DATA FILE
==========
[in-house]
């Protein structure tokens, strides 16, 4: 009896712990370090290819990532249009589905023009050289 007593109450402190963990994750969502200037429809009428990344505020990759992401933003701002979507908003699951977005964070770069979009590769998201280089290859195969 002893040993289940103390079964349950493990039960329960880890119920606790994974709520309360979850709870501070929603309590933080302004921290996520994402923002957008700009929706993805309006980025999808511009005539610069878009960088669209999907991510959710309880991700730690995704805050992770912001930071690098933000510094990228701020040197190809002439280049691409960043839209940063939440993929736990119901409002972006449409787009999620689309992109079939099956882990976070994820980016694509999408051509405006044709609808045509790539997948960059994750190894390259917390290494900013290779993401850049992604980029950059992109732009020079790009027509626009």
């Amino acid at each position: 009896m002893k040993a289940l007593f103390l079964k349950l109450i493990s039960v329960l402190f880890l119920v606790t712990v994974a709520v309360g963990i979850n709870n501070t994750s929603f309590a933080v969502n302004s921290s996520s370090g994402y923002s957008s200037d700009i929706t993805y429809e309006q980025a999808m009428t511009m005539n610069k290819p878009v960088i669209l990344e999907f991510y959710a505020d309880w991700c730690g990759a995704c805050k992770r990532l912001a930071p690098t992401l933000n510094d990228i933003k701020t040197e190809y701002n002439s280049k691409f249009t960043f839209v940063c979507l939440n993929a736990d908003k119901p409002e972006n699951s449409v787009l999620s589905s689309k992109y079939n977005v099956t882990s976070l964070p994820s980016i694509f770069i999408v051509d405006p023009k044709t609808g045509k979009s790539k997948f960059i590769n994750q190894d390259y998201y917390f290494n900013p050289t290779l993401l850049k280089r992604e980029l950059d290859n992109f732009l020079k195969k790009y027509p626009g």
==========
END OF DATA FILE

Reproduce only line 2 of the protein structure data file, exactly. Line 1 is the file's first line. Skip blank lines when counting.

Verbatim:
């Protein structure tokens, strides 16, 4: 009896712990370090290819990532249009589905023009050289 007593109450402190963990994750969502200037429809009428990344505020990759992401933003701002979507908003699951977005964070770069979009590769998201280089290859195969 002893040993289940103390079964349950493990039960329960880890119920606790994974709520309360979850709870501070929603309590933080302004921290996520994402923002957008700009929706993805309006980025999808511009005539610069878009960088669209999907991510959710309880991700730690995704805050992770912001930071690098933000510094990228701020040197190809002439280049691409960043839209940063939440993929736990119901409002972006449409787009999620689309992109079939099956882990976070994820980016694509999408051509405006044709609808045509790539997948960059994750190894390259917390290494900013290779993401850049992604980029950059992109732009020079790009027509626009």